In fact, the test H3 Alpha got up to speed swiftly, with confident, pleasing engine sounds all through the acceleration, which, by the way, is estimated at a commendable 8 seconds for 0 to 60 miles an hour.

Yet, in city traffic, the V8 idled smoothly, the transmission moved through the gears virtually imperceptibly, and the vehicle merged and traveled with other vehicles easily.

I liked that I could easily modulate the power via the gas pedal, and I found the engine response so noteworthy, it made earlier test drives of the H3 with 5 cylinder seem a bit lacking.

The 5 cylinder stressed some at high altitudes and during some highway passes.

Towing capacity with the H3 Alpha is 6,000 pounds, up from 4,500 pounds with a non-Alpha H3.

Good off-road manners
Off-road, the newfound power in the H3 Alpha doesn't make the vehicle some uncontrolled, off-road racer.

Instead, while the H3 Alpha can move through terrain in a zippy, unperturbed manner in high gear, the vehicle's available low gearing provides the right slow-speed, deliberate "crawl mode" over rocks and treacherous ground that off-roaders demand.

Because off-roading can put the vehicle in awkward positions, engineers installed a special oil pan so the V8 always has oil pressure, regardless of the kind of steep grade the vehicle is driven on.

Other changes involve frame modifications so the V8 could fit under the hood, new engine mounts to support the heavier engine and new suspension tuning.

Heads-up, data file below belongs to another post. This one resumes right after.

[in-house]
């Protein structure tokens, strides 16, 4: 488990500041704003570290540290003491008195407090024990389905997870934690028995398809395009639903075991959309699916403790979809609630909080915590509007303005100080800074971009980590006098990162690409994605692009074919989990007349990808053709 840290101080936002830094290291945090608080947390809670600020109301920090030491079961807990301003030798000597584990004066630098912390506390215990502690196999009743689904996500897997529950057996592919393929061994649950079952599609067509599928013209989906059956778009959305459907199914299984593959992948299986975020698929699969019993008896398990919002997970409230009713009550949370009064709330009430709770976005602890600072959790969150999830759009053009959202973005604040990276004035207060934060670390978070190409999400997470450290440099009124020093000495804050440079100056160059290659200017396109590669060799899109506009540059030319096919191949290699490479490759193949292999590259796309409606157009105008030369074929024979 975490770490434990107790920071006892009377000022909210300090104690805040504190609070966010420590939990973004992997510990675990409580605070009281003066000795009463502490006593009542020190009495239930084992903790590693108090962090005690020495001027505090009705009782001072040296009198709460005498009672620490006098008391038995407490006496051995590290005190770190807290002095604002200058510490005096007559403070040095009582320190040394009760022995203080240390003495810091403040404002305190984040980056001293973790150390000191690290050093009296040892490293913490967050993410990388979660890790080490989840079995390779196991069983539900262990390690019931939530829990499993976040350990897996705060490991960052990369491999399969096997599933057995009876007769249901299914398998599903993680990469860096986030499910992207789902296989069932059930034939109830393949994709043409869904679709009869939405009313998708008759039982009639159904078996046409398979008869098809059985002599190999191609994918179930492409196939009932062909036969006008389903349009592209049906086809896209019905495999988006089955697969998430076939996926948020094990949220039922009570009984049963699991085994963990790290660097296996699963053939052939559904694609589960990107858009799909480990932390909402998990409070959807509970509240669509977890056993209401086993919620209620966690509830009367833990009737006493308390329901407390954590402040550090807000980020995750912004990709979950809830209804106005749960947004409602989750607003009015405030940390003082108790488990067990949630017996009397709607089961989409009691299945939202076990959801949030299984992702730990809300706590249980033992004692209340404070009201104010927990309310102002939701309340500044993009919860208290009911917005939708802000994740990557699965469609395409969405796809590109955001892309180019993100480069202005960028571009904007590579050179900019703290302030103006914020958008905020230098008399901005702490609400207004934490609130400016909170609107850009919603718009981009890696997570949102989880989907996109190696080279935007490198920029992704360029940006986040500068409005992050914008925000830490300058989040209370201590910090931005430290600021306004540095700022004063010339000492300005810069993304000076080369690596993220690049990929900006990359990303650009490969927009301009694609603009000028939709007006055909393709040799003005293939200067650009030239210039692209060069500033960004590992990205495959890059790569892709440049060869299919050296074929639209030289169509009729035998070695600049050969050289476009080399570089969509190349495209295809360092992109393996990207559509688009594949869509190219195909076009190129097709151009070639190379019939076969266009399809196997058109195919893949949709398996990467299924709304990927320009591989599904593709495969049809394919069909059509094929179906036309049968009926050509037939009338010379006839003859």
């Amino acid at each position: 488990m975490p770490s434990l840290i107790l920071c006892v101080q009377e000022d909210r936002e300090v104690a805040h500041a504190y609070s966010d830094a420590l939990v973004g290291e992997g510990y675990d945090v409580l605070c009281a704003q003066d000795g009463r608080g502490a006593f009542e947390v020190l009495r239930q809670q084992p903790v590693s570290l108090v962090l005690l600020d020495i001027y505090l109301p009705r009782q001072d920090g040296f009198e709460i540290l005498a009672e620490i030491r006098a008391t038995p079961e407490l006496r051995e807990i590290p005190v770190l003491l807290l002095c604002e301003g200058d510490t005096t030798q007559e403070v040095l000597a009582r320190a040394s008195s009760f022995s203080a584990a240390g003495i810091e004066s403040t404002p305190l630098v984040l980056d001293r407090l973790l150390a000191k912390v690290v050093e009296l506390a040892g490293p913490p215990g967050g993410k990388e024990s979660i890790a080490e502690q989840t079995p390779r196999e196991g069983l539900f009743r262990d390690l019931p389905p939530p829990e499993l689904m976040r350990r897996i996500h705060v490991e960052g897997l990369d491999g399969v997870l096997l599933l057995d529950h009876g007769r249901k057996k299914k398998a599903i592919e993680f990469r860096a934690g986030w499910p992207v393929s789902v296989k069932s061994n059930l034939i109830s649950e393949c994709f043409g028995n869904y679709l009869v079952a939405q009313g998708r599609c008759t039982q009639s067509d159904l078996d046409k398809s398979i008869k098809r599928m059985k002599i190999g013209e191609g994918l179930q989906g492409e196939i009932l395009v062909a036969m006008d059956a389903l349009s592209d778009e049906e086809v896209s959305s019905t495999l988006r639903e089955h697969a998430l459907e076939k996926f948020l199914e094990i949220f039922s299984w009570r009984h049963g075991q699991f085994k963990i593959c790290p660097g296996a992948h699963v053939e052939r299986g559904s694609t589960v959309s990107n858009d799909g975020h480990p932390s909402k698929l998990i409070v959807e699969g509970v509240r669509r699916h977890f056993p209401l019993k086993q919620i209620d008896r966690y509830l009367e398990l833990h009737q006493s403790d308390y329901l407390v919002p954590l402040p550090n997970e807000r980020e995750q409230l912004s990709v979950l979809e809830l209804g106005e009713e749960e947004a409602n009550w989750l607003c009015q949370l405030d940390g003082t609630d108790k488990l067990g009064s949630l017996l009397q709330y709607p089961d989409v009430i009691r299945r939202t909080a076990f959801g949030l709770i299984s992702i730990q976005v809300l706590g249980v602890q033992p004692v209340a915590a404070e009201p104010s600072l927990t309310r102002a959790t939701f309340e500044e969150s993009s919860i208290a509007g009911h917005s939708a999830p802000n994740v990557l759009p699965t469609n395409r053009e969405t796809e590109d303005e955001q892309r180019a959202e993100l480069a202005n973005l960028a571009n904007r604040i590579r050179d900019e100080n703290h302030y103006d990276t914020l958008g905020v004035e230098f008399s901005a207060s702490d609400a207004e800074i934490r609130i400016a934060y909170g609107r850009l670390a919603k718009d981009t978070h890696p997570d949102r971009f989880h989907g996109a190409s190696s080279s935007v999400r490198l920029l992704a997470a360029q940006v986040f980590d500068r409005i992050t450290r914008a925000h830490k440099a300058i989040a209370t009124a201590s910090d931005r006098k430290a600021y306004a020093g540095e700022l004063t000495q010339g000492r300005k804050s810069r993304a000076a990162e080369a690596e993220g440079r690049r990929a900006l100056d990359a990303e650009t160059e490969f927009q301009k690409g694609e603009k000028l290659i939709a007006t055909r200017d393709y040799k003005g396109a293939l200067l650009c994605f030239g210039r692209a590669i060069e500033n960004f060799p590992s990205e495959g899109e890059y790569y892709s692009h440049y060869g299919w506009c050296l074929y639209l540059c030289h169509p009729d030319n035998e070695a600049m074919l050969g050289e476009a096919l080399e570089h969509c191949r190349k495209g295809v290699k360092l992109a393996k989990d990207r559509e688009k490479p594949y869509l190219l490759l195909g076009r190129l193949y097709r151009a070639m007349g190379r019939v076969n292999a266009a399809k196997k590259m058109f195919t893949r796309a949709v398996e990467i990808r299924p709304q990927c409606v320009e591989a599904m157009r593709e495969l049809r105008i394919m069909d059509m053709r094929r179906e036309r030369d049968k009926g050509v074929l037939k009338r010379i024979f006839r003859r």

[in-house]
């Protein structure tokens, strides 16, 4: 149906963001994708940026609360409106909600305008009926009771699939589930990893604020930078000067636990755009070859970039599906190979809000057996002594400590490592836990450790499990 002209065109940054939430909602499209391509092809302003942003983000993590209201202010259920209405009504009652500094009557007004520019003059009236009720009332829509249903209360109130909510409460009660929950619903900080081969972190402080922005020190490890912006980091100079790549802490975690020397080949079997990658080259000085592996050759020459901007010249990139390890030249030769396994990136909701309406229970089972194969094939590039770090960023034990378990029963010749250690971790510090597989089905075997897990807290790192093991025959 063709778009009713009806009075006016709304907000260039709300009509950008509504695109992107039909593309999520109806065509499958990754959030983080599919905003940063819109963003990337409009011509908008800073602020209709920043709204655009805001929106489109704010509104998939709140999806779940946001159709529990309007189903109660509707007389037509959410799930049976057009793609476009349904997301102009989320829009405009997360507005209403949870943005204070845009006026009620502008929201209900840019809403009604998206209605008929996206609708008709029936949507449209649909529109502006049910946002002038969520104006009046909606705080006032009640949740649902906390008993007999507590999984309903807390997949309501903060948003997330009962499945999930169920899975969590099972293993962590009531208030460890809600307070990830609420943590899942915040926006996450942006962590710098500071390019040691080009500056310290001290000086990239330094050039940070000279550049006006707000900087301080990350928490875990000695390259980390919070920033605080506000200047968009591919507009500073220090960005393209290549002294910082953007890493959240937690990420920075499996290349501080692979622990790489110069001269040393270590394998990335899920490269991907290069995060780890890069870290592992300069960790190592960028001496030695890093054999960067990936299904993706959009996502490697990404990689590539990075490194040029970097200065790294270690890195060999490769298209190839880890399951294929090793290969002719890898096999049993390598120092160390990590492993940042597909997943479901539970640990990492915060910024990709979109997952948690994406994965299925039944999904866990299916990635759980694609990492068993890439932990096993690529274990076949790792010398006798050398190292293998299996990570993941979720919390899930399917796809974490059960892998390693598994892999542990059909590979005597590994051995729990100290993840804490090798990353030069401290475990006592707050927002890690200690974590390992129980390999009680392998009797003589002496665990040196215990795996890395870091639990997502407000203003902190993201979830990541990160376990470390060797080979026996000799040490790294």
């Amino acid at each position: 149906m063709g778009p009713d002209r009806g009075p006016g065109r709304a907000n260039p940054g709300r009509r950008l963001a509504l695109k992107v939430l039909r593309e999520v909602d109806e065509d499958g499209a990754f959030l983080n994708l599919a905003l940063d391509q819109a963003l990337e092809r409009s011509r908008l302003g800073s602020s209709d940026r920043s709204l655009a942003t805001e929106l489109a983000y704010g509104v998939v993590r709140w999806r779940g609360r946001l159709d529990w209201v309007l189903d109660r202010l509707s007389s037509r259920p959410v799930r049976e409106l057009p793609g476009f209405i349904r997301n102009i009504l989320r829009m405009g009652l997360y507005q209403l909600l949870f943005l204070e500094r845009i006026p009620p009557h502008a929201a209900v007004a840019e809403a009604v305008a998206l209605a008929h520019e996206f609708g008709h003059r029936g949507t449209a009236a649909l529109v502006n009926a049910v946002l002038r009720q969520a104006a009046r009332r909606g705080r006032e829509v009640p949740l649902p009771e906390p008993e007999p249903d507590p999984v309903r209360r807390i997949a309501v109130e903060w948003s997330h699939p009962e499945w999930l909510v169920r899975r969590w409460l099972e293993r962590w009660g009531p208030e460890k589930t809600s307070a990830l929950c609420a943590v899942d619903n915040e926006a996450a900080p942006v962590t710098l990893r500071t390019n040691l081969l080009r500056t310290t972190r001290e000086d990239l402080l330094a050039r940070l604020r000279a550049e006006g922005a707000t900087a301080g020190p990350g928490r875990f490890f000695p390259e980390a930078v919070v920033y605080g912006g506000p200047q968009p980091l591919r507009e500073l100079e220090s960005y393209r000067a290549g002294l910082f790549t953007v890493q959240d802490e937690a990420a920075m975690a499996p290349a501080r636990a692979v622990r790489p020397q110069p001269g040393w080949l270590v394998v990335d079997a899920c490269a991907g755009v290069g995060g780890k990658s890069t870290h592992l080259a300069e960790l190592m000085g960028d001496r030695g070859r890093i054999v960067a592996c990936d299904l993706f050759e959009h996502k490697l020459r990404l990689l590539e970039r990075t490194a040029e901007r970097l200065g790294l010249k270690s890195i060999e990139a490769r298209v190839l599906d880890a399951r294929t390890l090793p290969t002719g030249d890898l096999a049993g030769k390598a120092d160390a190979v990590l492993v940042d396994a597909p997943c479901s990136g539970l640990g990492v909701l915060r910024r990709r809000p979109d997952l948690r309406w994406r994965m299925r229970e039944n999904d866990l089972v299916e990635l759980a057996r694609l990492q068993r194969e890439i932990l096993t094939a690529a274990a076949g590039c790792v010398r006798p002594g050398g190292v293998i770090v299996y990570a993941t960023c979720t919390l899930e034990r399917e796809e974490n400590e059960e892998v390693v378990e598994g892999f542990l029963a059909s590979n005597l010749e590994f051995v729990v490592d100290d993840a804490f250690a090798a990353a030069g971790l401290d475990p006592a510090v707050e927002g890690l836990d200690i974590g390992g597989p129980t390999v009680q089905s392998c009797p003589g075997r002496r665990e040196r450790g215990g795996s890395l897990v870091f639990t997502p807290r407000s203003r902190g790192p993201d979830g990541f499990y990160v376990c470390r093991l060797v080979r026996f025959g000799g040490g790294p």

And, as always, the H3 with 5-cylinder engine performs admirably off-road, too.

But what is surprising is how nicely the test H3-even with optional off-road suspension-rode on pavement. The ride was smooth and comfortable, with truckish motions coming through only on big abrupt bumps.

I did hear road noise and wind noise, though not as much as I expected.

And, of course, driver and passengers get great views out in front and to the sides of the H3.

Everyone must climb up a good bit to get inside this tall-riding vehicle which has a minimum ground clearance of at least 8.5 inches.

Odds and ends
I suggest getting a rearview monitor to help a driver see what's behind the H3 as the vehicle backs up. Otherwise, it's impossible to see what's back there from the front seat.

Note that Hummer sells a nifty rearview monitor that slides out stealthily from the right side of the rearview mirror when the vehicle is put into reverse. This monitor-just a few inches square-displays what a camera detects aft of the tailgate.

Also not to be missed is the tidy turning circle of the H3. It's just 37 feet, which is akin to that of some compact cars and makes for stress-free U-turns.

But at 85.5 inches wide, the H3 is a tad wider than a Grand Cherokee and Toyota 4Runner and thus, sometimes needs a tad more room between obstacles on off-road trails.

The rear license plate on the H3 can get dented and pushed up under the rear of the vehicle during off-road maneuvers.

Thank goodness Hummer now includes curtain airbags as standard equipment on the H3. They had been optional on 2007 models.

Other standard safety features on the H3 Alpha include electronic stability control and traction control.

The H3 earned top, five-out-of-five stars for front- and back-seat passenger protection in side crashes. It received five out of five stars for driver protection and four out of five stars for passenger protection in frontal crash tests.

MSN Autos

© 2009 Microsoft